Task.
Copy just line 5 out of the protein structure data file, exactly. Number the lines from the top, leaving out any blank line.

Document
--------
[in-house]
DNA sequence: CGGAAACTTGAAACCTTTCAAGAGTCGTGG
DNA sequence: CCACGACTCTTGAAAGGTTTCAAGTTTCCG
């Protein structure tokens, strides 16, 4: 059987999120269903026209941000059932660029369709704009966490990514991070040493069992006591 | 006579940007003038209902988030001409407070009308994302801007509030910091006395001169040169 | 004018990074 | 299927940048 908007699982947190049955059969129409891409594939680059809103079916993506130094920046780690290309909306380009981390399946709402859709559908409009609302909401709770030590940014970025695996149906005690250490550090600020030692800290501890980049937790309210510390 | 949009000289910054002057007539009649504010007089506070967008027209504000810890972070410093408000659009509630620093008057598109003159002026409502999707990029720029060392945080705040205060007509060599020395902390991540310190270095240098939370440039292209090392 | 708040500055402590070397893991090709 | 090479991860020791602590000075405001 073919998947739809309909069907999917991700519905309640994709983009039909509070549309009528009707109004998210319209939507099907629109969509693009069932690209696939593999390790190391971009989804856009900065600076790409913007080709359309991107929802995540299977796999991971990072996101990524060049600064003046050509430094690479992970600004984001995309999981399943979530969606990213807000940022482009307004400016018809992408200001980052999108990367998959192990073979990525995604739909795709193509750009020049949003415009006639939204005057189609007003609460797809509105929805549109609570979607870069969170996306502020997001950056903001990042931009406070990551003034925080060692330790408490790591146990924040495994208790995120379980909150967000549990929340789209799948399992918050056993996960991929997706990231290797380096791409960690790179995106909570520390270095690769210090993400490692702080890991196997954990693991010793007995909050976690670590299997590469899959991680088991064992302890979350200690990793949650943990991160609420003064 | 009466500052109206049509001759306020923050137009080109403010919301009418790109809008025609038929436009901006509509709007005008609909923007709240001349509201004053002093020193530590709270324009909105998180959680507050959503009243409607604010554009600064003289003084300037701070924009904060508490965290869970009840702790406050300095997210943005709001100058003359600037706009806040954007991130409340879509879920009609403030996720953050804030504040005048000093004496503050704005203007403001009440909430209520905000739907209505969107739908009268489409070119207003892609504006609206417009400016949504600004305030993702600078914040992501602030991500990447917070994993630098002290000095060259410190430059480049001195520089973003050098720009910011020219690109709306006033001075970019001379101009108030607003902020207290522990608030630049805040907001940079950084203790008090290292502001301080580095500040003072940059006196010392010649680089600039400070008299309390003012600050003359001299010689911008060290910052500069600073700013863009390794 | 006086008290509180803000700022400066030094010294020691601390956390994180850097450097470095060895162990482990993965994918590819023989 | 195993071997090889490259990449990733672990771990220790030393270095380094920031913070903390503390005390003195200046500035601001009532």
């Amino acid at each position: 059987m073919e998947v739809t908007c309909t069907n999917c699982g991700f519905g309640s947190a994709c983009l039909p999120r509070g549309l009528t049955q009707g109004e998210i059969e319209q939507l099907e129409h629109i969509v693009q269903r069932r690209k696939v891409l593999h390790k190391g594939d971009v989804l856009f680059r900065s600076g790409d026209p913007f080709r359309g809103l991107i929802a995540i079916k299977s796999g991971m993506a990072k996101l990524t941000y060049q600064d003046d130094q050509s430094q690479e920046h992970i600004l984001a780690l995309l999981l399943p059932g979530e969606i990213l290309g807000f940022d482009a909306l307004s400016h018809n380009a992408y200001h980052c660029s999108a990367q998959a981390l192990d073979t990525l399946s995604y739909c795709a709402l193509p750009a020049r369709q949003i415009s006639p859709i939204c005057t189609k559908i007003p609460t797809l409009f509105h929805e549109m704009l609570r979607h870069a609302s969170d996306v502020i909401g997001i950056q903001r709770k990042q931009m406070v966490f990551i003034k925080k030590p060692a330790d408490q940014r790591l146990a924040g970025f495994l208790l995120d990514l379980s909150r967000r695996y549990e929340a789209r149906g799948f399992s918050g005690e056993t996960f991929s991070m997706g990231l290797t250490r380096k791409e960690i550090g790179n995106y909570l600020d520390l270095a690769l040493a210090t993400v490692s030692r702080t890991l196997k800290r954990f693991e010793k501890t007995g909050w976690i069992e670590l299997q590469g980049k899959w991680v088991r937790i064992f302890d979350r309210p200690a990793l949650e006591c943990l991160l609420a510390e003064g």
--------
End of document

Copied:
């Amino acid at each position: 059987m073919e998947v739809t908007c309909t069907n999917c699982g991700f519905g309640s947190a994709c983009l039909p999120r509070g549309l009528t049955q009707g109004e998210i059969e319209q939507l099907e129409h629109i969509v693009q269903r069932r690209k696939v891409l593999h390790k190391g594939d971009v989804l856009f680059r900065s600076g790409d026209p913007f080709r359309g809103l991107i929802a995540i079916k299977s796999g991971m993506a990072k996101l990524t941000y060049q600064d003046d130094q050509s430094q690479e920046h992970i600004l984001a780690l995309l999981l399943p059932g979530e969606i990213l290309g807000f940022d482009a909306l307004s400016h018809n380009a992408y200001h980052c660029s999108a990367q998959a981390l192990d073979t990525l399946s995604y739909c795709a709402l193509p750009a020049r369709q949003i415009s006639p859709i939204c005057t189609k559908i007003p609460t797809l409009f509105h929805e549109m704009l609570r979607h870069a609302s969170d996306v502020i909401g997001i950056q903001r709770k990042q931009m406070v966490f990551i003034k925080k030590p060692a330790d408490q940014r790591l146990a924040g970025f495994l208790l995120d990514l379980s909150r967000r695996y549990e929340a789209r149906g799948f399992s918050g005690e056993t996960f991929s991070m997706g990231l290797t250490r380096k791409e960690i550090g790179n995106y909570l600020d520390l270095a690769l040493a210090t993400v490692s030692r702080t890991l196997k800290r954990f693991e010793k501890t007995g909050w976690i069992e670590l299997q590469g980049k899959w991680v088991r937790i064992f302890d979350r309210p200690a990793l949650e006591c943990l991160l609420a510390e003064g």